Are you working in a Cloning Factory?

While running a mentoring workshop at the beautiful Wellcome Collection in London last week I came across this work by Mauro Peruchetti, Cloning Factory (2002)


The work conjures up the spectre of an identikit society and it got me wondering about identikit businesses.


What’s it like at your place of work? Are you encouraged to be an individual or to follow the herd and keep your head down? What happens if you think or behave differently – does the culture you work in seek to leverage or squash your diversity? If you’re in a leadership position how are you creating or developing a team where being different is something to be celebrated?


Psychological safety is an important concept in any business that wants to really build a culture where individualism and diversity is genuinely valued. Psychological safety is defined as being ‘able to show and employ one's self without fear of negative consequences of self-image, status or career’ (Kahn 1990)


I was once employed in an organisation which, as a brand, is known for being creative, risk taking, challenging and trail blazing – all things that I embrace and somewhere where I thought I could bring all my experience, knowledge and creativity to make a real difference.


Sadly what I discovered was a team that were fearful of making mistakes, a group of people who would throw each other under the bus to save themselves, a senior manager who valued control more than trust. Working in such an environment creates an interesting dynamic where people tend to operate from a place of survival. Here’s what I noticed:


· Creativity and entrepreneurial thinking are set to one side in favour of safety so new or innovative approaches are rarely offered

· Relationships are shallow and cautious resulting in a team that lacks trust in one another and trust is fundamental to high performing teams

· Communication becomes about covering your back and that takes up time that could be more productively used

· Mistakes are opportunities for public humiliation rather than great learning so people simply don’t risk making mistakes


So, when we create an environment where there is a lack of psychological safety we ultimately create an environment where people mute themselves, become less effective and do what’s always been done because that’s safer than taking a risk and doing something new. Like Peruchetti’s work we create an identikit society within the business – a place where it’s better to blend in than to stand up or stand out. It’s not a place where people can thrive so great people move on to somewhere they can and your business stagnates in the hands of the people who are fitting in and staying safe.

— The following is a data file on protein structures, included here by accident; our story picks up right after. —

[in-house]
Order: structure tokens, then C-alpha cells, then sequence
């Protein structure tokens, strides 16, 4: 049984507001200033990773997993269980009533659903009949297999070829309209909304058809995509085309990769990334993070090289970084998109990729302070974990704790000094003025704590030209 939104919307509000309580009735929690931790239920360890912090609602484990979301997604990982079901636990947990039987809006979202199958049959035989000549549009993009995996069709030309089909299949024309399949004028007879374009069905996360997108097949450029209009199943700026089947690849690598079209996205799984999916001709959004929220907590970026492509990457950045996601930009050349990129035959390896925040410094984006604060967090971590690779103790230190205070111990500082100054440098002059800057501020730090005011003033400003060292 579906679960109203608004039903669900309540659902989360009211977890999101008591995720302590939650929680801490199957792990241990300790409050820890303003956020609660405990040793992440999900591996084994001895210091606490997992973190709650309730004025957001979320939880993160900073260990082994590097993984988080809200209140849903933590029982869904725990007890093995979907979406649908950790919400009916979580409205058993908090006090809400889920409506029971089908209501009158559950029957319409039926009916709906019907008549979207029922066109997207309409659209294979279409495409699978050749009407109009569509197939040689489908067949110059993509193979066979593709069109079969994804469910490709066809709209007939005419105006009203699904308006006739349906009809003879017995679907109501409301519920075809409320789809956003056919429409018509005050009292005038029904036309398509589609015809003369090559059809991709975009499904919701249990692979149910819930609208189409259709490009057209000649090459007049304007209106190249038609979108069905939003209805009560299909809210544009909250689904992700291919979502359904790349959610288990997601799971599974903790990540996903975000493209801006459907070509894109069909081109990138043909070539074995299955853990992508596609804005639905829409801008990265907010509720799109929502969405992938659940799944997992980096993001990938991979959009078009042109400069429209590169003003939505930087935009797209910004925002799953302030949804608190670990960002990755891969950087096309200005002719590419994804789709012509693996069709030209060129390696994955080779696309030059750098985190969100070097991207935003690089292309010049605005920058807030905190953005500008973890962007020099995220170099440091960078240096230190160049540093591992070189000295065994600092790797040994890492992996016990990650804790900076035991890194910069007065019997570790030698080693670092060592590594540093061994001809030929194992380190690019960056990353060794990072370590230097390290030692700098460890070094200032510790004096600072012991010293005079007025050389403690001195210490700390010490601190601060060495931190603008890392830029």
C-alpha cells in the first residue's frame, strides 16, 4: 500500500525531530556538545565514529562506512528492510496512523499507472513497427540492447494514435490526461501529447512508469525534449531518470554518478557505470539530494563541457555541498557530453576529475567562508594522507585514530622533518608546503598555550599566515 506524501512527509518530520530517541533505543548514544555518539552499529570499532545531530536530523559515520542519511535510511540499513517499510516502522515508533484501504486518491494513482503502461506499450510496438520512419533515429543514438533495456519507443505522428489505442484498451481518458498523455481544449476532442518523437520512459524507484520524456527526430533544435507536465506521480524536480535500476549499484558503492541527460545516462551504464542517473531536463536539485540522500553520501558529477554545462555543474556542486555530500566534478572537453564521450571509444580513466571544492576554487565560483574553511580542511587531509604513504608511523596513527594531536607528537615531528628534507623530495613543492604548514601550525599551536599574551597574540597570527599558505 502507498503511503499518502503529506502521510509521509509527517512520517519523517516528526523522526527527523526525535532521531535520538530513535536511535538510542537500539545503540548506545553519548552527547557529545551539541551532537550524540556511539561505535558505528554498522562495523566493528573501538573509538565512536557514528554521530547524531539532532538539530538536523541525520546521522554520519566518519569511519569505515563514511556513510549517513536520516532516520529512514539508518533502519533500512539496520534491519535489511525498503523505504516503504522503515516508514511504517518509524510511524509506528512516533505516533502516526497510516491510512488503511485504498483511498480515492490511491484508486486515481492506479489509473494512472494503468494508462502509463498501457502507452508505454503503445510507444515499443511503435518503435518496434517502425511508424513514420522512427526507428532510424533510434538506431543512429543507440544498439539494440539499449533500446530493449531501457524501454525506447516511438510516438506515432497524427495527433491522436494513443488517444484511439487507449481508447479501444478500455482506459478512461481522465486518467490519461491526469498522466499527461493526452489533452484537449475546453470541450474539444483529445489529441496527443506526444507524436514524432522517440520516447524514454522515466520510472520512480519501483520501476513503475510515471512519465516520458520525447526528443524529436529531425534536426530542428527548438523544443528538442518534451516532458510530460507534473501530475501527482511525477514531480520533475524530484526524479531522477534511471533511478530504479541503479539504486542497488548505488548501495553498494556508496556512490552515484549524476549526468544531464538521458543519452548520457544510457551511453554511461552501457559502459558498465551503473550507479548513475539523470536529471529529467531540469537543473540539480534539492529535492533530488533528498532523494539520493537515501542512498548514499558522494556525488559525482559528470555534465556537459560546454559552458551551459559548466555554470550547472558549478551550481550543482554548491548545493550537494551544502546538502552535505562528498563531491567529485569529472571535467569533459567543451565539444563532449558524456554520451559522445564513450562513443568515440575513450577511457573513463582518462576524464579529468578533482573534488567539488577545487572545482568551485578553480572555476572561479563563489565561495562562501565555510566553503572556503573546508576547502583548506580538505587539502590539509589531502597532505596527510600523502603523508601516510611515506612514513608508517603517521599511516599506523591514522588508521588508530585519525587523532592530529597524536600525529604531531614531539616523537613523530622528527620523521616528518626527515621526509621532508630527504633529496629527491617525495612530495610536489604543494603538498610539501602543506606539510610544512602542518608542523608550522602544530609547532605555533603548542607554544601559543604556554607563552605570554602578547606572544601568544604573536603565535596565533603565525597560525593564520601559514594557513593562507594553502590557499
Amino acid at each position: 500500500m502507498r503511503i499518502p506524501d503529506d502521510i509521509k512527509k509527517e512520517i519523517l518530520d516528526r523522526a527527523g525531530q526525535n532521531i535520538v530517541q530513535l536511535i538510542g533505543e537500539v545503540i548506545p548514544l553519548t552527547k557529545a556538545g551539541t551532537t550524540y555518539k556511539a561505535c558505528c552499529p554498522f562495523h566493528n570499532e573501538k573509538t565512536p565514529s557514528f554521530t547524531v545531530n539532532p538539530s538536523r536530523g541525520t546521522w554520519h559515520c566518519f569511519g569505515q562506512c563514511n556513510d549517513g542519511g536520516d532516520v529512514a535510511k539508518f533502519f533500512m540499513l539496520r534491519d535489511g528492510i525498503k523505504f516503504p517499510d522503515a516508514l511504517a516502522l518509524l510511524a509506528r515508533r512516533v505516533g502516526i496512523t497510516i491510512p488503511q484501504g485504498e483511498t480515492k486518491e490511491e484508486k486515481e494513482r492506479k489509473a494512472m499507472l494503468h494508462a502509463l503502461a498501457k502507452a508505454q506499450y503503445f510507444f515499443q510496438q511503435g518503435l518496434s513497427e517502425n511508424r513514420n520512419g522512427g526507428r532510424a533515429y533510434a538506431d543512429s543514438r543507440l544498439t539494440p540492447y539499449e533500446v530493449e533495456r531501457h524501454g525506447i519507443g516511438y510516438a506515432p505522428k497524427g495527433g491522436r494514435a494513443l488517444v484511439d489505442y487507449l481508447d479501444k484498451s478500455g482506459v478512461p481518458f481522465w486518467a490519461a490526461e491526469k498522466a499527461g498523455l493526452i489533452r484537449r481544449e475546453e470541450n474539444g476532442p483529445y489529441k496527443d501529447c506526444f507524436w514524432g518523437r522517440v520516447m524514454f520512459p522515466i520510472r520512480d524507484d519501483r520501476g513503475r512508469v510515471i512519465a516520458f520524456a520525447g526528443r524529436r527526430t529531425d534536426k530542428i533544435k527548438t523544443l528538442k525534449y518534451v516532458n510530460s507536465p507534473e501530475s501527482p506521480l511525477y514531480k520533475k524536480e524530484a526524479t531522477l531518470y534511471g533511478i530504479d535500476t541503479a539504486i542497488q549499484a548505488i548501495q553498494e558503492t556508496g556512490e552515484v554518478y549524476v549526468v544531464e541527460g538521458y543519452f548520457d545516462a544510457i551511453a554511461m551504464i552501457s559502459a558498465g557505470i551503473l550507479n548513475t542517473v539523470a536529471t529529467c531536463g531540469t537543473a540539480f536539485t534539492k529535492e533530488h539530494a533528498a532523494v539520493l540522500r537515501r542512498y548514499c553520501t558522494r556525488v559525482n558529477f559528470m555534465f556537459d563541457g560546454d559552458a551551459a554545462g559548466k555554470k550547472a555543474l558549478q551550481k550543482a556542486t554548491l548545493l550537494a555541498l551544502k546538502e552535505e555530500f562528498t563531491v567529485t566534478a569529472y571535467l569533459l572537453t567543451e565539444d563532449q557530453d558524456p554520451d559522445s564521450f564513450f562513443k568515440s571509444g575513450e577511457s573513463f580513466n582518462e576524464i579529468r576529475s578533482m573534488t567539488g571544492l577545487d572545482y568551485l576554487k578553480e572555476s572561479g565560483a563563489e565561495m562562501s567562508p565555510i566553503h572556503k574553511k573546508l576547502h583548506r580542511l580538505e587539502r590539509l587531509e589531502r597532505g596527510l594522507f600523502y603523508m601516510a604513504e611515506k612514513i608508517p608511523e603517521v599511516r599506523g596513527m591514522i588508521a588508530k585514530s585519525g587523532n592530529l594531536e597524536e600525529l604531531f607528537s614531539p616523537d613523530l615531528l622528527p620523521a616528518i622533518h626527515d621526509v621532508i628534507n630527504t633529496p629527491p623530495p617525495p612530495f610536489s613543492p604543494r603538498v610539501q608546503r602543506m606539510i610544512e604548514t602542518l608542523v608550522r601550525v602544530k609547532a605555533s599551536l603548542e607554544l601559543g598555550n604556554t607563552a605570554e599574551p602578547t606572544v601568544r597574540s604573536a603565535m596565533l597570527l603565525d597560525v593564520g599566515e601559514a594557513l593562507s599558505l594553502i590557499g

How do you create psychological safety?


1. Be a human being – none of us are perfect. As a leader you need to be able to be vulnerable and authentic in your interactions. If you don’t know the answer say so, if you are uncertain about a decision invite people into that decision making process. By showing your own vulnerability you enable others to do so too.


2. Mistakes have to be learning opportunities. Check out The Church of Fail for one organisations way of celebrating mistakes.


3. Communication from you must be open and honest – you must be courageous enough to tell the truth to your team members. If they’re not doing well you need to be able to address this in a grown up way and you need to be consistent and clear in your expectations.


4. Leave your ego at the door and encourage others to do so too. If you need to bolster your own self esteem and have your ego stroked in order to feel good about yourself then chance are you’re not creating psychological safety.


If you want to leave a legacy of great leadership then you don’t want to be leading a group of clones. Become a leader who encourages and celebrates diversity of thinking, mistakes, individualism and risk taking.

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Lucy Miller

Ginger Dog Development